Here are some ‘false friends’ examples:
- Actually ≠ actualmente (is ‘en realidad’).
- Eventually ≠ eventualmente (is ‘finalmente’).
- Library ≠ librería (is ‘biblioteca’).
- Carpet ≠ carpeta (is ‘alfombra’).
- Discussion ≠ discusión (is ‘debate’).
- Sensible ≠ sensible (is ‘sensato’).
- Assist ≠ asistir (is ‘ayudar’).
4. ‘Tú’, ‘vos’ or ‘usted’?
Related to the mix-up with dialects often found in English-Spanish translations, we have the confusion over ‘tú‘, ‘vos‘ or ‘usted‘. In Spanish, these are the 3 ways to refer to the second-person singular.
‘You’ can be translated to ‘tú’ in some countries, to ‘vos‘ in others, and to ‘usted‘ when you are trying to address the reader formally. And these pronouns influence the verbs, so it is very obvious to Spanish-speaking people when you are using each one.
Something similar happens with second-person plural: there is ‘vosotros‘ or ‘ustedes‘. Let’s see an example of how the same phrase would translate in the 3 different second-person singular variants:
If you want a professional translation service…
Si tú quieres un servicio de traducción profesional…
Si vos querés un servicio de traducción profesional…
Si usted quiere un servicio de traducción profesional…
5. Not Everything is About You
In English, it is a requirement to have a noun or pronoun in every sentence, but this is not the case for Spanish. One of the most common mistakes of those who don’t fully understand the language is to always add a pronoun before every verb.
‘I went to the gym’ literal translation would be ‘Yo fui al gimnasio’ but Spanish speakers would find it odd that you added the ‘yo’, when it is understood that you are talking about yourself because of the verb conjugation. So, ‘Fui al gimnasio’ is the best option.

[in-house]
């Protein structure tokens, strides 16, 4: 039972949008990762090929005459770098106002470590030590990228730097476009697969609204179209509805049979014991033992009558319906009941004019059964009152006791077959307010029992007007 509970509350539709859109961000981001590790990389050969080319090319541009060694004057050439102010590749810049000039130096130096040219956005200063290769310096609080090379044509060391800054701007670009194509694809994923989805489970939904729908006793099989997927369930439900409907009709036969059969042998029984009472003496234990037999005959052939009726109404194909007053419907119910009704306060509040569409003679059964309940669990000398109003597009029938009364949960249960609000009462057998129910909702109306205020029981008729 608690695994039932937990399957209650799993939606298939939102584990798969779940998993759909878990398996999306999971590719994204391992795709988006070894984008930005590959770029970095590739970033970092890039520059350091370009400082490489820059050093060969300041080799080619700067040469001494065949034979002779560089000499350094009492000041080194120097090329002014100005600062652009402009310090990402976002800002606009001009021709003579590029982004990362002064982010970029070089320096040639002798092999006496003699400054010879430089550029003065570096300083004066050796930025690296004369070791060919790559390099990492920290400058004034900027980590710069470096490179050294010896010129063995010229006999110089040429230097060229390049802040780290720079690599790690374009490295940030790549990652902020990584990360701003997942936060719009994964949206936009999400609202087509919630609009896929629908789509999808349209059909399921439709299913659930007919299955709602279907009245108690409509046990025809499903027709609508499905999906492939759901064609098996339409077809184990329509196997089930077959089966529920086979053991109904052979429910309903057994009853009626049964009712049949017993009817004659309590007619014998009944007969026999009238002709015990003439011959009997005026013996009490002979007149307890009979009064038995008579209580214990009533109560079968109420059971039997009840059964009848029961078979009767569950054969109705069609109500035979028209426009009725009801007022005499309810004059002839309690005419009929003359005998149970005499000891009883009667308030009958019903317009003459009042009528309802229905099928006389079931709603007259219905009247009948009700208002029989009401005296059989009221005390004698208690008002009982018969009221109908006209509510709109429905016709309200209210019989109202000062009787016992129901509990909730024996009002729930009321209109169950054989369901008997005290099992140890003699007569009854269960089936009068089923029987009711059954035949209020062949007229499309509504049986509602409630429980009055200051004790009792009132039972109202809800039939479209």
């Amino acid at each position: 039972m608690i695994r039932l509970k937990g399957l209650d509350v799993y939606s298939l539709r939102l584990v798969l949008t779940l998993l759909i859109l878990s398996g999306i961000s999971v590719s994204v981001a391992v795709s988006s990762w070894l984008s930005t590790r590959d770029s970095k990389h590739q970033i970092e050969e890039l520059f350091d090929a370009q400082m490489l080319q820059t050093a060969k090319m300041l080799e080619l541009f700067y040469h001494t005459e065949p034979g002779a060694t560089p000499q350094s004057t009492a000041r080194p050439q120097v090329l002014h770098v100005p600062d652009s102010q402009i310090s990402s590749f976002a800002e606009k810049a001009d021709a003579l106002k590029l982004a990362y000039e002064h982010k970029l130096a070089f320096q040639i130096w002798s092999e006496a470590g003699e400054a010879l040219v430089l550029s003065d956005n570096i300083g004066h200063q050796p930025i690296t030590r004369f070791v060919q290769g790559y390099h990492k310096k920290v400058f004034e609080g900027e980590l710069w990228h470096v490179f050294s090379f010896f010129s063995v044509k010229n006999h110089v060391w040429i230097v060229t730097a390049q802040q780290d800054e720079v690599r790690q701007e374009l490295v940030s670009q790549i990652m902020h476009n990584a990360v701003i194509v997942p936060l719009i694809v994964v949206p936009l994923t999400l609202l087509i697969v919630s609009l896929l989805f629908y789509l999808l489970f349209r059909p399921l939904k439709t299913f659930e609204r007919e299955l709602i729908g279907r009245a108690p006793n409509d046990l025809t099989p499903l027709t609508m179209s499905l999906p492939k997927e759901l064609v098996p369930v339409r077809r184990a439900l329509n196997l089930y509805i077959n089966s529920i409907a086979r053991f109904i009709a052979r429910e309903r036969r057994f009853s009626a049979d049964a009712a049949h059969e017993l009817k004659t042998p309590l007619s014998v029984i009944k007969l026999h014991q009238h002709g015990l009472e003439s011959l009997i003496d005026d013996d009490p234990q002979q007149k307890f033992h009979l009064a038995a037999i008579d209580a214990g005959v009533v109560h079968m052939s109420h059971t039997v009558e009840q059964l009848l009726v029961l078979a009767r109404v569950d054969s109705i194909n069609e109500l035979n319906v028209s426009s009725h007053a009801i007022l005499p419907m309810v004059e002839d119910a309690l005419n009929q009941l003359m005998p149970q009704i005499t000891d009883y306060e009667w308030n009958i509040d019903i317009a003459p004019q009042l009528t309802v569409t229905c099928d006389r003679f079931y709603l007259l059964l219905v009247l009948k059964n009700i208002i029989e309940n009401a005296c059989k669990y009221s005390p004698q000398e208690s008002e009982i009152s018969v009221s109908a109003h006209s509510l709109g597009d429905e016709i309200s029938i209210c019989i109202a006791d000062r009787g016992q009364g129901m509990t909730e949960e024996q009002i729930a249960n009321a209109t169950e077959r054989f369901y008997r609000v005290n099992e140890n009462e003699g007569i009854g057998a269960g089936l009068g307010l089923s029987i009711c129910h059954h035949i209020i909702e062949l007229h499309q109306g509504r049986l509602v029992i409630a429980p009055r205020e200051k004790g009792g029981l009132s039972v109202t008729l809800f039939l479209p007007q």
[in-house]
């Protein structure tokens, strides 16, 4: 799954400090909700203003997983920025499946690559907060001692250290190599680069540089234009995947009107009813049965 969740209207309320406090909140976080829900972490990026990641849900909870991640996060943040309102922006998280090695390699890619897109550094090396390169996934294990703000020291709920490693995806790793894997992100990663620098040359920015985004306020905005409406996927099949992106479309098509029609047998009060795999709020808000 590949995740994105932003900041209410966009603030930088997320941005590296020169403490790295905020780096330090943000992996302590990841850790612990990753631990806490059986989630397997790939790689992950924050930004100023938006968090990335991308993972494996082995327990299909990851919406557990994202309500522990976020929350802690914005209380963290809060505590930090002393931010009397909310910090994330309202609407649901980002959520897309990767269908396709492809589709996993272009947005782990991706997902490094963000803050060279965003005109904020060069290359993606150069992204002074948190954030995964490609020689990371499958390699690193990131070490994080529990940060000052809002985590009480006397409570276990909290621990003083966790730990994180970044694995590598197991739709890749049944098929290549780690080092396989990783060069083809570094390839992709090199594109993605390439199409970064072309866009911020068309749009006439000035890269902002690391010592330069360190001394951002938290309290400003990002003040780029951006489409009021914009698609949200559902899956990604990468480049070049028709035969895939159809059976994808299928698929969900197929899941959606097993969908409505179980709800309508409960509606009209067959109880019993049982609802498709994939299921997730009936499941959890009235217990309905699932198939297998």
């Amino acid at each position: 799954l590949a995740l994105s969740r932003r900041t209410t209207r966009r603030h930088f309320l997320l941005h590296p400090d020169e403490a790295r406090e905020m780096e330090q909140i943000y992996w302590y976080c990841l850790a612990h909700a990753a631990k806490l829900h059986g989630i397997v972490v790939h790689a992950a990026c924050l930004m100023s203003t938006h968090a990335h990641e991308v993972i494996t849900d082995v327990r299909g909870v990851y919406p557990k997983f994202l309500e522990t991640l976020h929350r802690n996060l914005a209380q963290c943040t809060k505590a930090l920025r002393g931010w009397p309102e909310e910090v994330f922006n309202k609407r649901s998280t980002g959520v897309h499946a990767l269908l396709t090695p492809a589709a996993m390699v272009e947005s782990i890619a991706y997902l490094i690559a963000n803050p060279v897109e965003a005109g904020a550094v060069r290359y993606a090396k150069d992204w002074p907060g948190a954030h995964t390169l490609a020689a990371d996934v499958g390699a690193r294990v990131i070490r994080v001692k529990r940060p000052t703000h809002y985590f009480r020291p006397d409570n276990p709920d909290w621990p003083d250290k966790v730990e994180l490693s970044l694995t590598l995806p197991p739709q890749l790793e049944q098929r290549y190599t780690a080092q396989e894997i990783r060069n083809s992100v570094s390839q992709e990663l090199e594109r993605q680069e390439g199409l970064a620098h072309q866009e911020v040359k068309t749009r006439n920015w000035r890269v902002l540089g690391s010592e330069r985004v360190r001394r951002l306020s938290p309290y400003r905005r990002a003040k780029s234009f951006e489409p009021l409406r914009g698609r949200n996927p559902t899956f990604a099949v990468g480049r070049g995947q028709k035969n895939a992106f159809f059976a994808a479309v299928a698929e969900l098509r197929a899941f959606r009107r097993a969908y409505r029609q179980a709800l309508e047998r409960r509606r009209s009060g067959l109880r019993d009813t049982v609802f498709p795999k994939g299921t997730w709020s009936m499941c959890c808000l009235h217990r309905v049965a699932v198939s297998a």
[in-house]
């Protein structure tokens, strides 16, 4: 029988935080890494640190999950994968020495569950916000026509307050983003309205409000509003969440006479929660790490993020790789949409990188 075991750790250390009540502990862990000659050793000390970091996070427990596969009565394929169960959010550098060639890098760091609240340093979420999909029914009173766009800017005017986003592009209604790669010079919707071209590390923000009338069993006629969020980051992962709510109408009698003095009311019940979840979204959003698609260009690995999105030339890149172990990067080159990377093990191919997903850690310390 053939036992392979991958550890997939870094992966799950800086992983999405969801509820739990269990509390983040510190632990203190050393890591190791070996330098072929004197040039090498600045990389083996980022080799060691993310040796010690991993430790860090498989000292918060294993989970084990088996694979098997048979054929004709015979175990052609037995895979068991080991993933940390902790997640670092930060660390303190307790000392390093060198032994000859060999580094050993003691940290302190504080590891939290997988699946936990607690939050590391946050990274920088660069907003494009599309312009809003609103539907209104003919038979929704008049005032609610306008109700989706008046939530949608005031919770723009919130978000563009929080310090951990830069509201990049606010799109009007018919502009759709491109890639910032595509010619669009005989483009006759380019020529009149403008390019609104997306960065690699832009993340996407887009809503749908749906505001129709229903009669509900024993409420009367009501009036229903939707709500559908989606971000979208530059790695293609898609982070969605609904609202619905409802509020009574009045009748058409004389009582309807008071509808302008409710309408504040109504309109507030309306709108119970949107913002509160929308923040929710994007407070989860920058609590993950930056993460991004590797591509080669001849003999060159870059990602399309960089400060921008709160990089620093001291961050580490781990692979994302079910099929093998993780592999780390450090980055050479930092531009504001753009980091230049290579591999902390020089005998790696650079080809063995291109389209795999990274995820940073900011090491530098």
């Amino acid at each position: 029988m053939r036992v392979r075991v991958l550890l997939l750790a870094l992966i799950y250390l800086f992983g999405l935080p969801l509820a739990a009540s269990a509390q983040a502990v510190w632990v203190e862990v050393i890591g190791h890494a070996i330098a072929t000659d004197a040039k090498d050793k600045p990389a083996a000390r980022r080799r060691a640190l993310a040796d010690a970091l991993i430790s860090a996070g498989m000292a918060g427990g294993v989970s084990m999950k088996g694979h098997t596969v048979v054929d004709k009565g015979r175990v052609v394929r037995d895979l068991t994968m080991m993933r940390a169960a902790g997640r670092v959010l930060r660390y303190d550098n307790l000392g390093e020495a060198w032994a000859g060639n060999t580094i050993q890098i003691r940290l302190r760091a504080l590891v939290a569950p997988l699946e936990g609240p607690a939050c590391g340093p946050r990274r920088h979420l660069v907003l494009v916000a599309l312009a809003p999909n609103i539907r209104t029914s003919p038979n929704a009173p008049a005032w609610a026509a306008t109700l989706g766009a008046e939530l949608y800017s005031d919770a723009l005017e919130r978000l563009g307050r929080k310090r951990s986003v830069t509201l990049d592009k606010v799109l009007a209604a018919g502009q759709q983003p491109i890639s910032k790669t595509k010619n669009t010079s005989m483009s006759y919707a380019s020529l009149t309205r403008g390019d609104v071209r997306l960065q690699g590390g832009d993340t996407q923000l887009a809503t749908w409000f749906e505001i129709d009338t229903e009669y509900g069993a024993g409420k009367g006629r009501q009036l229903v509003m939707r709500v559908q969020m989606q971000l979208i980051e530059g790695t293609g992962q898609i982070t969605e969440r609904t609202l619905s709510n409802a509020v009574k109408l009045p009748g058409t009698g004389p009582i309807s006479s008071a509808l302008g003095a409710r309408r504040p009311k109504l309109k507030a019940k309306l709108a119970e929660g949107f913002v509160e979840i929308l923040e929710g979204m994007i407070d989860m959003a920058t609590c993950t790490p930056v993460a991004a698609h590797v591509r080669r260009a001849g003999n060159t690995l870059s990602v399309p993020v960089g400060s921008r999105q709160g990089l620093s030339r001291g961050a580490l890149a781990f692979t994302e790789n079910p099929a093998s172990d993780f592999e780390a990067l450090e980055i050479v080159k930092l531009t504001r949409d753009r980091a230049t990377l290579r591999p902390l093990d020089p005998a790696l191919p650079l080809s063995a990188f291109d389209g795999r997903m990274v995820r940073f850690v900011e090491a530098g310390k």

However, it is good to use pronouns in Spanish when you need to emphasize the phrase or make comparisons. Check out this example:
I speak English fluently. = Hablo inglés fluidamente.
I don’t understand Spanish, but she does. = Yo no entiendo español, pero ella sí.
6. Don’t forget idiomatic expressions
An idiomatic expression is a combination of words that form a phrase, whose meaning is not related to the meaning of the words that compose it. When translating English-Spanish texts, idiomatic expressions can be tricky.
Using colloquial phrases in your Spanish translations, even more when you are trying to appeal to a certain market, will sound more familiar and trustworthy to readers. But remember, idiomatic expressions vary from country to country, so you must know which ones to use depending on your target audience.
¡Let’s see some idiomatic expressions in Spanish!
Esto es pan comido = This is a piece of cake.
No tiene ni pies ni cabeza = Without rhyme or reason.
Dar en el blanco = To hit the bulls-eye.
Encuentra a tu media naranja = Find your other half.
Getting It Right With Spanish
So, the next time you even think about using Google Translate for your clients, marketing campaign, or web-page content, think twice! Mastering Spanish can take years of reading, writing, studying, and experience.
A slip-up could be funny, but it can also be an issue when dealing in professional environments. Remember that when you’re dealing with legal papers, healthcare information or other life-altering written communications, it’s necessary to be careful with the language and use appropriate terminology.
Don’t forget that a language is more than grammar and vocabulary, it’s the bridge that connects us. At Ad Astra we take that statement very seriously, working hard in every translation and interpretation that we tackle. We care about excellence and accuracy in our work, considering all of the nuances of the Spanish language and its many dialects!